Under Arizona’s desert near Tucson a world of weird rocks, caverns and ghosts


The desert seems to stretch forever southeast of Tucson, a limitless expanse of dusty yellow earth, a barren, scrub-filled landscape with scraggly saguaro cactus dotted across the countryside like lost signposts.

You need to follow just one small signpost to escape this harsh landscape and find stories to amaze young and old, to explore a fantastic underground world of not only weird and wonderful rock formations but also caverns full of tales about ghosts, gunfights and gritty workers who carved paths so visitors could enjoy an overlooked subterranean attraction.

Such is Colossal Cave, rediscovered by settlers in 1879, improved in the 1930s, and now updated for the 21st century with light shows, adventure tours and even a prickly pear margarita cocktail hour.


Meeting “Old Baldy” and “Fang”

Although cave exploring may conjure frightful visions of vampire bats, bottomless pits or claustrophobic mazes, a standard tour here is as laid-back and family-friendly as a stroll through a theme park.

Well-informed, wisecracking guides lead hourly tours on lighted concrete pathways complete with guardrails and with all the corny jokes of a classic Universal Studios tour: “The blackened ceiling here got its color from hundreds of years of Native American campfires inside the cave. The blackened stalactite over there got its color from hundreds of tourists cracking their head against it and leaving behind hair product and maybe some blood. We like to call that fellow Fang. Watch your heads, please, ladies and gentlemen. Kids, just watch your parents and laugh.”

At a comfortable 70 degrees year-round, Colossal is nice place to visit on a sizzling summer day or a chilly winter evening. The 363 stairs along the 45- to 50-minute, half-mile tour cover about six stories of vertical elevation, but there are stops for descriptions, so even young kids (and their grandparents) have surplus energy at the end.

The tour brings to life dry geological explanations with colorful descriptions such as the “Drapery Room” with its frozen ribbons of rock, the “melting ice cream” of flowstone formations and “Old Baldy,” a rock crystal that has been polished smooth by generations of visitors rubbing their hands on this egg-shaped stalagmite’s “head.”

Illuminated rock formations cast shadows in the unmistakable shapes of a witch and her black cat, the Statue of Liberty and even Mr. Magoo. The imagination-fueled education keeps the kids entertained and adults chuckling.

Tales of ghosts and gunfights


Colossal Cave tours highlight not only the natural history of the destination but also the human one. Wild West tales abound about these caves and perhaps provide more entertainment value than historical accuracy.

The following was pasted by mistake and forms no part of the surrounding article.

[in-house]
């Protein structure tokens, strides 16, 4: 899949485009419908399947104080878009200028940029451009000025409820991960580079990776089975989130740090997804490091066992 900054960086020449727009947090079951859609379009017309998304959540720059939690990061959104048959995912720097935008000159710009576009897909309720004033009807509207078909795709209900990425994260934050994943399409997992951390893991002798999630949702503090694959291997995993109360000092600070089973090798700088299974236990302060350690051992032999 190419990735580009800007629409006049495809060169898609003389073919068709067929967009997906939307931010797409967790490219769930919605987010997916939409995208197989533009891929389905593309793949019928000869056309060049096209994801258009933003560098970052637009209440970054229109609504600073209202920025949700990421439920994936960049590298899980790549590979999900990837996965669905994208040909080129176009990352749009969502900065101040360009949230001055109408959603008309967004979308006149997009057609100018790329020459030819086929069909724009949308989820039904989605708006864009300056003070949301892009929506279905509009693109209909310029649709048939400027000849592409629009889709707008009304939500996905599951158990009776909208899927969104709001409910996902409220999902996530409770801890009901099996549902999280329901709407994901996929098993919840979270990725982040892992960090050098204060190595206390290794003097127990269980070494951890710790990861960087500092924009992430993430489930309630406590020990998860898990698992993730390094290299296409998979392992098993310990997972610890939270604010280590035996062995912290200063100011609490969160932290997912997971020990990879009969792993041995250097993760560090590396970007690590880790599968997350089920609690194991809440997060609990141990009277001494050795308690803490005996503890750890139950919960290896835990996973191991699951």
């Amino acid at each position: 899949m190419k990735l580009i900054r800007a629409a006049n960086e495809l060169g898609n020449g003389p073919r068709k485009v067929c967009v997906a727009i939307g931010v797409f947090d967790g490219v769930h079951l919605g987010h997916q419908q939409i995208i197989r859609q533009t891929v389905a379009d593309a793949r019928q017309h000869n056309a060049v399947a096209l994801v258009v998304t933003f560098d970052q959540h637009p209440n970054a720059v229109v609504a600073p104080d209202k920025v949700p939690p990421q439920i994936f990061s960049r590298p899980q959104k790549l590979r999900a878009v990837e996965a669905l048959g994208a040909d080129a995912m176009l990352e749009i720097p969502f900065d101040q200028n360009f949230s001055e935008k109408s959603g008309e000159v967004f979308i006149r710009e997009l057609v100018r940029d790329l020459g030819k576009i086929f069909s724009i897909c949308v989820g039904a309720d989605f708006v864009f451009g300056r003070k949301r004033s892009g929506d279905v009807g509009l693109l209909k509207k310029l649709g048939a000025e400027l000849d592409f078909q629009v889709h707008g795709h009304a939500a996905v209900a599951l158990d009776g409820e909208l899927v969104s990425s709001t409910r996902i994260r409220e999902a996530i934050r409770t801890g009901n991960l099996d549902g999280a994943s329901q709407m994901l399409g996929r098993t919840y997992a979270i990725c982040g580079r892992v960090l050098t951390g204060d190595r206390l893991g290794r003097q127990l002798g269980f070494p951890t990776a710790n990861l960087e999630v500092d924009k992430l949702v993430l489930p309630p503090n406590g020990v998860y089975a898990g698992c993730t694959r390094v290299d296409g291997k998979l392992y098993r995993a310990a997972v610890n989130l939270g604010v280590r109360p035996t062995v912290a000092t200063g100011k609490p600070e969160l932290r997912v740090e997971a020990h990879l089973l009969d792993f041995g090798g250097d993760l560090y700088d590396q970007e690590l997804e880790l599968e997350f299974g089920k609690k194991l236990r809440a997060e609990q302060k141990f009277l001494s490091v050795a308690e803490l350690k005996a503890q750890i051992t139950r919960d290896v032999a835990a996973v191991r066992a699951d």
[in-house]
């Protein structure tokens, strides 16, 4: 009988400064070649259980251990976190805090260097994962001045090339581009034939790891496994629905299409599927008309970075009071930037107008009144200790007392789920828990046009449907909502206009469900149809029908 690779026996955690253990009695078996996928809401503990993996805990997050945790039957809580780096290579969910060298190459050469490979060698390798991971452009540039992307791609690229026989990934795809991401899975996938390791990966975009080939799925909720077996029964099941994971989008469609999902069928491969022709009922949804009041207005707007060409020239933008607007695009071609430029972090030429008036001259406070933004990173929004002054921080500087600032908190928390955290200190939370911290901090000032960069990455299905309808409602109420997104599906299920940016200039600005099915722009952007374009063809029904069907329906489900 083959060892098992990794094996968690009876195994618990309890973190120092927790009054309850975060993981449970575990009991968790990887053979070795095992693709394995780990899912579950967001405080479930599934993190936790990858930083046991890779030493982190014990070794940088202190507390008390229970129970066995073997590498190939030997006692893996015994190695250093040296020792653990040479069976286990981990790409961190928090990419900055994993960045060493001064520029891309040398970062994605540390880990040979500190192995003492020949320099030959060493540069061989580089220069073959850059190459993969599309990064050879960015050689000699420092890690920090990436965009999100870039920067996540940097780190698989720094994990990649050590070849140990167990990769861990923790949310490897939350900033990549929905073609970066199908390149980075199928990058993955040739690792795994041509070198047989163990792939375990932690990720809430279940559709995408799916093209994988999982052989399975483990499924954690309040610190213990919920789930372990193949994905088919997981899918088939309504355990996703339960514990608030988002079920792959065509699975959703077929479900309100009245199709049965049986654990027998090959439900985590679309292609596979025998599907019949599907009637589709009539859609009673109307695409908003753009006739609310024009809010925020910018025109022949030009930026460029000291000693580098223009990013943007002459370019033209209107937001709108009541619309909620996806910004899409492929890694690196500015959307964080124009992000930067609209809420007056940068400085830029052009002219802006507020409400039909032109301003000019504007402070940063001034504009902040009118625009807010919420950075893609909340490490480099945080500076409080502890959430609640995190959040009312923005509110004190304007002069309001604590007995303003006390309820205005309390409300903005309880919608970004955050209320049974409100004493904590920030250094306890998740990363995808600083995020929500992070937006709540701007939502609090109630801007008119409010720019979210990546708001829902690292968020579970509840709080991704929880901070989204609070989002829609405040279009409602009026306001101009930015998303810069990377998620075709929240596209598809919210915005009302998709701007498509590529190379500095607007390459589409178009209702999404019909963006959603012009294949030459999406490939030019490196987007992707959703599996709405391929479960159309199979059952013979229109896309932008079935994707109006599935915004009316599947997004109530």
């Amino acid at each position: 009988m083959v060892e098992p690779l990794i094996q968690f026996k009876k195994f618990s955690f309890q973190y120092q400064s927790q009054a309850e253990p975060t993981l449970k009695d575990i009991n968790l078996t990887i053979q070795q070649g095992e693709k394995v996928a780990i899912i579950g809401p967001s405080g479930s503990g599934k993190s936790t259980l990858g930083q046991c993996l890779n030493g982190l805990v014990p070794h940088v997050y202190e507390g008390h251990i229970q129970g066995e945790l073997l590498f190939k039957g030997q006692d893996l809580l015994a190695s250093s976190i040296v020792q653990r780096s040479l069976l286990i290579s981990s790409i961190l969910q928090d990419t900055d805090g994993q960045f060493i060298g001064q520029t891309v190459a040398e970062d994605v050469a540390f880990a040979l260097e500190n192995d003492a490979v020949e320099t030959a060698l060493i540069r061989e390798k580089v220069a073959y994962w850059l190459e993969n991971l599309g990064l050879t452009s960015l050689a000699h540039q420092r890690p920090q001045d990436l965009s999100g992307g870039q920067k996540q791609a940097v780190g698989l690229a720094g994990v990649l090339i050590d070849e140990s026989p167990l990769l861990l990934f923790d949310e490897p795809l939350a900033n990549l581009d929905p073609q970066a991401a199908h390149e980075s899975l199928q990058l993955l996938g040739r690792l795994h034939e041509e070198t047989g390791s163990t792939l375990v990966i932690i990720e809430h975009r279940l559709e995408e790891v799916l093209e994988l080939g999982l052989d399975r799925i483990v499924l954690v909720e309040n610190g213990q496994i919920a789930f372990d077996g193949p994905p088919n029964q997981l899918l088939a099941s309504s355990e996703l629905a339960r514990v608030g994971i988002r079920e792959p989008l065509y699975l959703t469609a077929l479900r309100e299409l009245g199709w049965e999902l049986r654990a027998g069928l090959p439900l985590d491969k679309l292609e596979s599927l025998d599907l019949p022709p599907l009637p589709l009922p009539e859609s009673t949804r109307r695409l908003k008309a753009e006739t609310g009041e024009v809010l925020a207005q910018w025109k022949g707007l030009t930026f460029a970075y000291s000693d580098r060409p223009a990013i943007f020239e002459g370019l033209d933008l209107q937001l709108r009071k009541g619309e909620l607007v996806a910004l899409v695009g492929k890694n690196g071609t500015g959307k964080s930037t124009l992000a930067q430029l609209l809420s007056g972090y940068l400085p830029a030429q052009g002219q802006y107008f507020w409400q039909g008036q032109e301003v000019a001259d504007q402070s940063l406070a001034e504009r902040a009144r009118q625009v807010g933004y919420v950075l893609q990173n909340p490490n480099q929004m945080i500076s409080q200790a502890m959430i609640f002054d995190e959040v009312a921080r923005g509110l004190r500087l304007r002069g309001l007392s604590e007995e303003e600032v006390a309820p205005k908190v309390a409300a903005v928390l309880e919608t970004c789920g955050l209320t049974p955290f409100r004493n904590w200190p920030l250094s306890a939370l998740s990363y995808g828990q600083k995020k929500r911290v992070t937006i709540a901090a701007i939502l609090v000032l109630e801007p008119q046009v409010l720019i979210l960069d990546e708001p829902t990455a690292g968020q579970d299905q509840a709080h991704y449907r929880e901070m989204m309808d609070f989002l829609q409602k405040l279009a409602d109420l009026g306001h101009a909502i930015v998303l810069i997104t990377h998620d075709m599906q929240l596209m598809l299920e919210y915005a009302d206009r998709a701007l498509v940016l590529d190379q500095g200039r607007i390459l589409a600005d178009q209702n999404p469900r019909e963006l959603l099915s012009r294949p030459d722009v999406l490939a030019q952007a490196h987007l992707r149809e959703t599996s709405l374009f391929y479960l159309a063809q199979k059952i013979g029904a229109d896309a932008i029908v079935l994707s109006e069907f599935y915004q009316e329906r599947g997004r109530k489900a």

One wild but true cave story is how in the 1880s a gang in the area stopped and robbed several cash-rich mail trains. The bandits made off with the loot and were tracked to these caves. In ensuing gun battles, some were killed, others caught, but the riches were never recovered.

Visitors are left to wonder whether there are Wells Fargo mail bags filled with gold coins hidden in one of the side caverns. At night are the howling sounds just the wind escaping through small passages, or are they the mournful cry of a railroad bandit on an eternal search for lost loot?

More recent (and more verifiable) human interest stories about the caves include a look at the Civilian Conservation Corps’ role in developing the caves as a tourist attraction in the 1930s. This public service project during the Great Depression sent dozens of young men to live in tents in the desert and construct the cave pathways and visitor center that are still in use. Their pickaxes and other tools are preserved along with Native American artifacts in display cases along the tour route.

Cocktails and campsites

Because it takes about 1,000 years for a stalactite to add an inch to its length, the Colossal Cave Mountain Park isn’t waiting for geology to take the lead in adding features to the attraction.


Colossal has recently expanded its visitor options to include ladder tours to more inaccessible spots; intermediate and advanced “wild cave” adventure tours, complete with headlamps and helmets; toddler tours, where kids are welcome to squall like fruit bats; ghost-hunting night tours and candle tours for the brave; and Friday and Saturday happy hour tours with beer, wine and bright pink prickly pear margaritas.

The 2,400-acre Colossal Cave Mountain Park is now about more than just the caves. The park complex has stables offering trail rides, a petting zoo with fuzzy llamas and stubby goats, a butterfly garden, and a meet and greet with Cienega and Shelly, two desert tortoises. Picnicking and camping are also available in campgrounds created by the CCC.

Spelunking enthusiasts can visit two other major cave networks in the Tucson area: Kartchner Caverns State Park, easily accessible on a day trip, and Peppersauce Caves, for more adventurous travelers.

Whichever underground adventure you choose, Tucson’s caves are a fun way to escape the desert heat and explore a hidden side of Arizona unknown to most visitors. Just keep your eyes peeled for gold-filled railroad bags, and don’t forget to look out for Fang and his sneaky stalactite brothers.

If you go


Colossal Cave Mountain Park, 16721 E. Old Spanish Trail, Vail, Ariz.; (520) 647-7275. Reservations recommended for tours.

Kartchner Caverns State Park

Peppersauce Caves